Abstract: A Review of the Concept Development of Vicarious Resilience and Implications for Social Work Research (Society for Social Work and Research 23rd Annual Conference - Ending Gender Based, Family and Community Violence)

209P A Review of the Concept Development of Vicarious Resilience and Implications for Social Work Research

Friday, January 18, 2019
Continental Parlors 1-3, Ballroom Level (Hilton San Francisco)
* noted as presenting author
Ran Hu, MSW, Doctoral Student, University of Toronto, Toronto, ON, Canada
Catherine Schmidt, Graduate Student, University of Toronto, Toronto, ON, Canada
Background and Purpose: Literature on the effects of trauma work on therapists has predominantly focused on negative consequences, such as secondary traumatic stress. Recently, academic attention has increasingly been given to positive outcomes and growth in therapists working with traumatized clients (e.g., Gifus, 1999). Vicarious resilience, a new concept describing the positive effect of trauma work on therapists, was introduced by Hernández, Gangsei, and Engstrom (2007) in their qualitative study with psychotherapists working with trauma survivors of political violence. Guided by a scoping review framework, this presentation summarizes the current state of the development and application of the concept of vicarious resilience in literature.

Methods: A systematic literature search was conducted in six main social work and psychology databases: Social Work Abstracts, Social Services Abstracts, Applied Social Sciences Index and Abstracts (ASSIA), PsycINFO, Sociological Abstracts, and Medline. Since the concept of vicarious resilience was proposed in 2007, we sought to locate peer-reviewed articles published after December 31, 2006. We applied the following criteria: (1) the article makes reference to the term “vicarious resilience” at least once; (2) the article is written in English; and (3) the article is published in a peer-reviewed journal. A Social Work librarian provided guidance to the search strategy and keywords. The first and second authors screened all articles independently and compared screening results.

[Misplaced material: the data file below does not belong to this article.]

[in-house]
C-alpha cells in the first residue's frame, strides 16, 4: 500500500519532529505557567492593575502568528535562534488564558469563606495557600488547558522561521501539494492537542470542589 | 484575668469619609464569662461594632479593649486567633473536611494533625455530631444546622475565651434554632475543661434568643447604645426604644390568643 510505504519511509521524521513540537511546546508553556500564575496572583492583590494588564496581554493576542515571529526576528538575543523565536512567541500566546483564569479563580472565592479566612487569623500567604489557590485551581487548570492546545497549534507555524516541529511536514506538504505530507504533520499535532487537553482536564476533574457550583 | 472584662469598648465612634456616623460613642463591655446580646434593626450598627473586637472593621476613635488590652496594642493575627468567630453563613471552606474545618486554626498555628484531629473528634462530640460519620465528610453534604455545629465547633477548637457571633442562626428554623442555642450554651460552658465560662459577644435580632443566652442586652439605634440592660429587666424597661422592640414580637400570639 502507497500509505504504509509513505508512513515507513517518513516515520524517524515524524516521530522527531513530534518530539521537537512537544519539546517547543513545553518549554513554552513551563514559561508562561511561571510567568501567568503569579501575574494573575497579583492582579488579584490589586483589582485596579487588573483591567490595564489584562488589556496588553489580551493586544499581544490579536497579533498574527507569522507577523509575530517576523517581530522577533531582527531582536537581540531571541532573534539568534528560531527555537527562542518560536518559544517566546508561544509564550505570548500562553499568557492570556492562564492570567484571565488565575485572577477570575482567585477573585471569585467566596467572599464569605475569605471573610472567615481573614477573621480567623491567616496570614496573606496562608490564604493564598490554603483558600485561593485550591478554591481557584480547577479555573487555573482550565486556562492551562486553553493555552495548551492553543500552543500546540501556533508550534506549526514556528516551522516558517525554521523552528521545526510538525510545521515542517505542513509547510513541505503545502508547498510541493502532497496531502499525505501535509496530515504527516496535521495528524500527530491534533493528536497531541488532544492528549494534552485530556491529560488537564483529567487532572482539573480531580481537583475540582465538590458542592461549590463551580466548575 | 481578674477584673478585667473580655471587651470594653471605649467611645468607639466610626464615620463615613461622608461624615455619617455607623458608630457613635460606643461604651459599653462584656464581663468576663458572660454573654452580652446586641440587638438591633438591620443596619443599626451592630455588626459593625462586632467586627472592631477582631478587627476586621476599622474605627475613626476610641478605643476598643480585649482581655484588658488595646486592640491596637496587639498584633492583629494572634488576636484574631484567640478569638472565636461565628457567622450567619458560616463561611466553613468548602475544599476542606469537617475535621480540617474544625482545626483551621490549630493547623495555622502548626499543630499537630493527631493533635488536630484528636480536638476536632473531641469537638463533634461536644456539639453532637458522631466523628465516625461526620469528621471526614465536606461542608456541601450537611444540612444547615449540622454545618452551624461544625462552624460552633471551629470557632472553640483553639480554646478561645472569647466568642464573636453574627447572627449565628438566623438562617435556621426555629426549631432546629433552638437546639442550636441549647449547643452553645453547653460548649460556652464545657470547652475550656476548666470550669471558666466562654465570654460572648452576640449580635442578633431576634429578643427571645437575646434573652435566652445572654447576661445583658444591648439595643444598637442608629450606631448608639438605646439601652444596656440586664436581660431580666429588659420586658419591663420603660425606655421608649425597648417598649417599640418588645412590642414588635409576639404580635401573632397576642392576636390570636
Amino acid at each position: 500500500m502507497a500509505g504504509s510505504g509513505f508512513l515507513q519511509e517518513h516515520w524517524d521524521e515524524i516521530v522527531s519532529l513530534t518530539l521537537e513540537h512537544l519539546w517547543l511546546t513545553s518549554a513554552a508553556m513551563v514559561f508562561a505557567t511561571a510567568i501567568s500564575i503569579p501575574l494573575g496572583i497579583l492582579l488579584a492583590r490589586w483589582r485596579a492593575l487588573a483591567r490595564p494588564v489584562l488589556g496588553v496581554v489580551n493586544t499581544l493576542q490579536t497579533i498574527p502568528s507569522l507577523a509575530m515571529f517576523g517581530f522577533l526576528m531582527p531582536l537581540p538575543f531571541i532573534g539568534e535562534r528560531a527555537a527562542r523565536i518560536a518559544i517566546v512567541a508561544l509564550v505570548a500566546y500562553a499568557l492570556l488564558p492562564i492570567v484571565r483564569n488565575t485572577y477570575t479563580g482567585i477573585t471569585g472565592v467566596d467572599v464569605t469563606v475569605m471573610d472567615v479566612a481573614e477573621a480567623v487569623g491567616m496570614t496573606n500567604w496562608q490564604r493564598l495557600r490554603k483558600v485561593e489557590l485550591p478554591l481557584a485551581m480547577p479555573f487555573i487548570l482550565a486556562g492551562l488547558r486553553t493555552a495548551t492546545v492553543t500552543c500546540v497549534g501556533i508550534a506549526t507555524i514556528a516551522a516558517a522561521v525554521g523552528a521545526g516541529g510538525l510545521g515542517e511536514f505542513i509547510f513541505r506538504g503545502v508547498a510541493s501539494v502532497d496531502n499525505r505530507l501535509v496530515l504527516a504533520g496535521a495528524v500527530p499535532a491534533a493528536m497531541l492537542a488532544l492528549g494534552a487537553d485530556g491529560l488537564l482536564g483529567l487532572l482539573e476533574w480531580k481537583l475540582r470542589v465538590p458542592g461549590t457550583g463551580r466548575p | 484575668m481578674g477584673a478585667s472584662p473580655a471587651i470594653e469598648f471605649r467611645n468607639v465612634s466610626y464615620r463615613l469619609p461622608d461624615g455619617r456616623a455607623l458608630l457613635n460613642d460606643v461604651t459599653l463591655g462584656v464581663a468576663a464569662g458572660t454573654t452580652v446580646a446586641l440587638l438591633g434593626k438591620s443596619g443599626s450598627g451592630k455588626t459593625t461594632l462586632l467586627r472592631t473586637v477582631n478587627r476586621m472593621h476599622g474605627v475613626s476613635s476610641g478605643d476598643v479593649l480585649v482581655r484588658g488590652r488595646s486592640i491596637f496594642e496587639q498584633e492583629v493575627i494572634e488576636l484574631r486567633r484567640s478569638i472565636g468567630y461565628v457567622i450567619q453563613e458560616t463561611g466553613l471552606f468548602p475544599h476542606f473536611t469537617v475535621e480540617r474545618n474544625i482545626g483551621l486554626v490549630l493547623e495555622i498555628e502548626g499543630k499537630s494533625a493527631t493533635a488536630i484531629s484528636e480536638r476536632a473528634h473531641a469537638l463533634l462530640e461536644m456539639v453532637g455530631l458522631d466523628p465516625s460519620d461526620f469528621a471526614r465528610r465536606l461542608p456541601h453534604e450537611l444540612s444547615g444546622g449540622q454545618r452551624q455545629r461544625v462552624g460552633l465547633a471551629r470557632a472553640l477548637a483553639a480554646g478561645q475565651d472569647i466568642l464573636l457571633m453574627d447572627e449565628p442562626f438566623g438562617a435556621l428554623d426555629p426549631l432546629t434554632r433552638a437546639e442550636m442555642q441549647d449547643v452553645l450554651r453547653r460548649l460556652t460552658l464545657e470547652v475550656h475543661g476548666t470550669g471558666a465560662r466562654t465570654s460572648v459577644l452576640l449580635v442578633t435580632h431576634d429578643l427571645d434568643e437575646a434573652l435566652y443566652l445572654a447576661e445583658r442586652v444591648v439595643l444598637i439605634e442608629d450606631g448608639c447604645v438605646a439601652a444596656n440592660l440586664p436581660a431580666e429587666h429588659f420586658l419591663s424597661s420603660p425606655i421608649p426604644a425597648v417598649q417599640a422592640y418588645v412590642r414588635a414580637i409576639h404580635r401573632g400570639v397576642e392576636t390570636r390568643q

Results: Twenty-two articles were included in the review; 55% were published after 2015. The articles indicate that there has been a strong collaboration of researchers and professionals in the field of counseling psychology and social work across different countries (e.g., Australia, Colombia and the United States) to study and define the concept. The majority of the research participants were mental health professionals working with traumatized clients, which aligns with the target professional population in which vicarious resilience was originally intended to be observed. While vicarious resilience has been studied mainly through qualitative research approaches such as phenomenology or grounded theory, some scholars have also explored ways of measuring vicarious resilience, including the development of a Vicarious Resilience Scale. The main challenge in the development of the concept lies in the ambiguity of how vicarious resilience is positioned in relation to other similar concepts, such as vicarious posttraumatic growth and compassion satisfaction. Within the articles included in the review, there are some inconsistencies in elaborating the differences among these terms.

Implications: The findings suggest that future research should focus on (1) refining the Vicarious Resilience Scale, exploring factors and therapeutic models that promote vicarious resilience, and how vicarious resilience may contribute to improved therapeutic process and outcomes for traumatized clients; (2) exploring vicarious resilience among mental health professionals working with other groups of clients besides survivors of political violence, such as survivors of natural disasters; (3) providing more clarity on the definition and justification of the uniqueness and necessity of the concept; and (4) exploring practical models to incorporate vicarious resilience in clinical social work training and supervision.